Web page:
Dutch consortia win two demand-led irrigation projects in Mozambique
Two Dutch consortia have won multi-million euro projects within the Sustainable Irrigation Development Project (Proirri), a 5-year program from the Government of Mozambique, financed by the World Bank. The Proirri irrigation project is innovative, both in its broad approach to revive the country’s irrigation sector and in its approach of supporting farmer-initiated irrigation.
Self-sufficiency in food production
This approach underlines the Mozambique government’s recognition that farmer initiated irrigation can and should play an important role in achieving a higher level of self-sufficiency in food production.
Through the project hundreds of agricultural and irrigation extension workers will be trained by national institutions to support the farmers in their efforts to increase their agricultural production.
Farmers play a central role in this demand-led irrigation project.
The first project is a three-year institutional and capacity development project with four major components:
- institutional development of the recently established National Irrigation Institute,
- setting-up irrigation education at 5 higher education institutes,
- capacity building of agricultural extension in the field of water and
- training of local contractors and artisans.
The consortium is led by Alterra and furthermore consists of Wageningen University, the Royal Tropical Institute (KIT), Resilience BV and a Mozambican firm.
Wim van Driel, team leader for the project: “The Mozambican Government shows a genuine interest in re-engaging with irrigation and puts substantial attention to creating an enabling environment through the development of policy and investment frameworks, re-training its extension staff and re-establishing higher education in irrigation. The project will also contribute to the national food security.”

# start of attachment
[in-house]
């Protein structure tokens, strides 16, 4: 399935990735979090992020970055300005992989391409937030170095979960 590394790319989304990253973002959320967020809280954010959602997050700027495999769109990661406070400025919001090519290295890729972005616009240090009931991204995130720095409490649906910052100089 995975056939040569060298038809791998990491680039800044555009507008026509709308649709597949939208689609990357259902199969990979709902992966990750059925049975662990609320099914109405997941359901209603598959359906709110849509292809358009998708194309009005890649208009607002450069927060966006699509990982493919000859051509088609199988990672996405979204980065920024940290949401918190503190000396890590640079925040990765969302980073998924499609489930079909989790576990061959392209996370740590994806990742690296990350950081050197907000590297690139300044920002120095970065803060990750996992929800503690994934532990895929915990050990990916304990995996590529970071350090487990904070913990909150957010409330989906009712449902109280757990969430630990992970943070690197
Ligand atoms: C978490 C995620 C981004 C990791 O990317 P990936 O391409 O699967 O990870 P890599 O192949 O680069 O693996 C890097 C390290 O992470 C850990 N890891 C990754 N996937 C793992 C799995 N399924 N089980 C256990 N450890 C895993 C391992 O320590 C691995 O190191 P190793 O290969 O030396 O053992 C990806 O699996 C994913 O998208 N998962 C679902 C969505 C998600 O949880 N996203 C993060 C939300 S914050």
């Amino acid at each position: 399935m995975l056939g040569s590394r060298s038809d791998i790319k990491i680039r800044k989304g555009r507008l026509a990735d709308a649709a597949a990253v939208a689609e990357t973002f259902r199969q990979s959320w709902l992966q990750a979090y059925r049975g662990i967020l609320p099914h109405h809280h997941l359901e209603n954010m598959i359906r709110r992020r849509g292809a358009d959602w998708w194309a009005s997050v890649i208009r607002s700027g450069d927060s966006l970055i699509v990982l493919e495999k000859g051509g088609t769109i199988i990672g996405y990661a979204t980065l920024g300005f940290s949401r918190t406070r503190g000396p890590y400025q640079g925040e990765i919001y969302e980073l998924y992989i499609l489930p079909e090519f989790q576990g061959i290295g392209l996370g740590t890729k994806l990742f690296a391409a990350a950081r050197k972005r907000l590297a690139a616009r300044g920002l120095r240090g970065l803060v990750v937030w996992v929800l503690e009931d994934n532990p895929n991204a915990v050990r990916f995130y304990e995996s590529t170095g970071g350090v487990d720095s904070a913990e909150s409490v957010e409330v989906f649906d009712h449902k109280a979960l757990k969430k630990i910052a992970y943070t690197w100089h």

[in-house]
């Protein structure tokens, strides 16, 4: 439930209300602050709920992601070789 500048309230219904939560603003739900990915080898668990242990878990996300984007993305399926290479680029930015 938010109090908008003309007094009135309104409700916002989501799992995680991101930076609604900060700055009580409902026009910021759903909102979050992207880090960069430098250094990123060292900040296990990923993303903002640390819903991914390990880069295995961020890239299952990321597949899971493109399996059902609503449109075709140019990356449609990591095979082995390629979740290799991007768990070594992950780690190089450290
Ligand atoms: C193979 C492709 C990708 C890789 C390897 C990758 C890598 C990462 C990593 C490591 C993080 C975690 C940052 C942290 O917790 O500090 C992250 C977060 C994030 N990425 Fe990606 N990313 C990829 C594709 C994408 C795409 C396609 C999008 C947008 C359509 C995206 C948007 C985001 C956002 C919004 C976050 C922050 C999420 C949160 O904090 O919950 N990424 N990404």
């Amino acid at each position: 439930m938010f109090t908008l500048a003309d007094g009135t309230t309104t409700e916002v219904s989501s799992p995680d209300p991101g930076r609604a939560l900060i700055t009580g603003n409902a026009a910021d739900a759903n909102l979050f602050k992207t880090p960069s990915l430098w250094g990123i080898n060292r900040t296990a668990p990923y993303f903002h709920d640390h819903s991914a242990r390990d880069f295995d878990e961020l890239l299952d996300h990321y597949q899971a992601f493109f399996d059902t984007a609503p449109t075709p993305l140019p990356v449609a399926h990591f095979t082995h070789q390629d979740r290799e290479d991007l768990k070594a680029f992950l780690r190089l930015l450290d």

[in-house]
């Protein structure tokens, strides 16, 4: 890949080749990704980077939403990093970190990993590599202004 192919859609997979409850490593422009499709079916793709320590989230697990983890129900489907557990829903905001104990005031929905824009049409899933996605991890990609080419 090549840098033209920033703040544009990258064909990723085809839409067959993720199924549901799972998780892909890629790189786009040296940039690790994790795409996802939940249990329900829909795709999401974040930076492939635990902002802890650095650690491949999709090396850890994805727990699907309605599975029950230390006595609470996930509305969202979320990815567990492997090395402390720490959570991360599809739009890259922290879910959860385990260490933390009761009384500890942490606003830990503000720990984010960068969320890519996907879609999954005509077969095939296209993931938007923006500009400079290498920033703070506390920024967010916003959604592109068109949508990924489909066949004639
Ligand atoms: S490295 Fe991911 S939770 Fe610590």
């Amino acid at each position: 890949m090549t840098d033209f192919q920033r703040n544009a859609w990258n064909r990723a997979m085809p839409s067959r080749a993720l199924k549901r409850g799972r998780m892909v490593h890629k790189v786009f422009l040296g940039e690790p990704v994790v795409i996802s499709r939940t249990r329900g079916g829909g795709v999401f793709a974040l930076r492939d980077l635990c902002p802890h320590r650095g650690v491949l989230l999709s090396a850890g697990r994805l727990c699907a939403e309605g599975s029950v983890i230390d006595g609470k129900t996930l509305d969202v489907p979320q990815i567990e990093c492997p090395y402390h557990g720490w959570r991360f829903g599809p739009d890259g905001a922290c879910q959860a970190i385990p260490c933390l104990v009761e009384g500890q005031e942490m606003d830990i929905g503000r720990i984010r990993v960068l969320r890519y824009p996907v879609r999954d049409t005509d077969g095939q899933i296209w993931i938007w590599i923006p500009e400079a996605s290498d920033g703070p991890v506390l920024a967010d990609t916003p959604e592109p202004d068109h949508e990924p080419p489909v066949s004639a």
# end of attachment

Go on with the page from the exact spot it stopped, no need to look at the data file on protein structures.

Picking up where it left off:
The second project is a ive-year assignment as Irrigation Service Provider to organise the design and implementation process of 3,000 ha rice irrigation.
The consortium is led by Royal HaskoningDHV from its country office in Mozambique. Other Dutch partners involved in the consortium are Resilience BV and Wageningen University.
Favourable starting position
Both projects are spin-offs from the Messica Irrigation Pilot Project (MIPP) that is supported by the Partners for Water programme for the Dutch water sector abroard.
Gert Jan Veldwisch, project coordinator of Messica Irrigation Pilot Project: “This Partners for Water subsidy has given us a favourable starting position to concur for these two projects. We benefited extremely from the established partnerships, the developed methodology and a good understanding of the existing situation. We are confident that the up-scaling of an innovative approach to farmer-initiated irrigation can make a crucial difference for thousands of smallholder farmers in Mozambique.”
This news item was originally published on the website of Alterra Wageningen UR
Alterra Wageningen UR
Climate change and adaptive land and water management
Wageningen, the Netherlands
+31 317 482 308